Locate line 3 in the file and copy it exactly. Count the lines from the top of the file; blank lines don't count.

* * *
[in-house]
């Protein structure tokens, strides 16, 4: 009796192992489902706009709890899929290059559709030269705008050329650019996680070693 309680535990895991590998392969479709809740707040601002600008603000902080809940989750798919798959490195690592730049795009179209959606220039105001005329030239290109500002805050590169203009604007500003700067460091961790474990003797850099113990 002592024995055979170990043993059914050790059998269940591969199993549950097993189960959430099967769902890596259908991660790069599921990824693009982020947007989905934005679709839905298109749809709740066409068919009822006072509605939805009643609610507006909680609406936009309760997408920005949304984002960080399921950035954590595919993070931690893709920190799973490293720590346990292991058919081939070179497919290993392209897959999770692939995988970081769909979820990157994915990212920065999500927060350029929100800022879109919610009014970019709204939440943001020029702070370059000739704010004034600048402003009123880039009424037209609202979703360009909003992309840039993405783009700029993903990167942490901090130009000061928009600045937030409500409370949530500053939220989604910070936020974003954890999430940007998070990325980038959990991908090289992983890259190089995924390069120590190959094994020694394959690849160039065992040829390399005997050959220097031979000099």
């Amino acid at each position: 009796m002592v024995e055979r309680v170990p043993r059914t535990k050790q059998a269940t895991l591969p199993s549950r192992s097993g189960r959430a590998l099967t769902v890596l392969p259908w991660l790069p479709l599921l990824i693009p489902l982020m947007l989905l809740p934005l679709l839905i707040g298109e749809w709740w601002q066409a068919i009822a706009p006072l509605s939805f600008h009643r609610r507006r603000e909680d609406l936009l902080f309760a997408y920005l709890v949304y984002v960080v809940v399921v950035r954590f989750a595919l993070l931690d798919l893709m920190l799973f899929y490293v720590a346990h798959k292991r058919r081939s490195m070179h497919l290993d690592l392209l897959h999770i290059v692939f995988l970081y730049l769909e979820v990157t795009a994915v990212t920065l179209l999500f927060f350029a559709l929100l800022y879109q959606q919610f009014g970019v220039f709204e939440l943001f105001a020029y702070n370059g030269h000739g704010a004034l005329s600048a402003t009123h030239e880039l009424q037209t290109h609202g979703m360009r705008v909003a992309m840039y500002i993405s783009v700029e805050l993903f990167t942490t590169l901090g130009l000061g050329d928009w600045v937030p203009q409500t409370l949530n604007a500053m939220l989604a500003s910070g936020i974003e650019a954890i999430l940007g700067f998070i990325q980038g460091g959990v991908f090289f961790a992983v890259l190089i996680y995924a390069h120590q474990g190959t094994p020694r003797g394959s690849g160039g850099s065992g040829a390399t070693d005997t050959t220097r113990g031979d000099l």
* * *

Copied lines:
């Amino acid at each position: 009796m002592v024995e055979r309680v170990p043993r059914t535990k050790q059998a269940t895991l591969p199993s549950r192992s097993g189960r959430a590998l099967t769902v890596l392969p259908w991660l790069p479709l599921l990824i693009p489902l982020m947007l989905l809740p934005l679709l839905i707040g298109e749809w709740w601002q066409a068919i009822a706009p006072l509605s939805f600008h009643r609610r507006r603000e909680d609406l936009l902080f309760a997408y920005l709890v949304y984002v960080v809940v399921v950035r954590f989750a595919l993070l931690d798919l893709m920190l799973f899929y490293v720590a346990h798959k292991r058919r081939s490195m070179h497919l290993d690592l392209l897959h999770i290059v692939f995988l970081y730049l769909e979820v990157t795009a994915v990212t920065l179209l999500f927060f350029a559709l929100l800022y879109q959606q919610f009014g970019v220039f709204e939440l943001f105001a020029y702070n370059g030269h000739g704010a004034l005329s600048a402003t009123h030239e880039l009424q037209t290109h609202g979703m360009r705008v909003a992309m840039y500002i993405s783009v700029e805050l993903f990167t942490t590169l901090g130009l000061g050329d928009w600045v937030p203009q409500t409370l949530n604007a500053m939220l989604a500003s910070g936020i974003e650019a954890i999430l940007g700067f998070i990325q980038g460091g959990v991908f090289f961790a992983v890259l190089i996680y995924a390069h120590q474990g190959t094994p020694r003797g394959s690849g160039g850099s065992g040829a390399t070693d005997t050959t220097r113990g031979d000099l």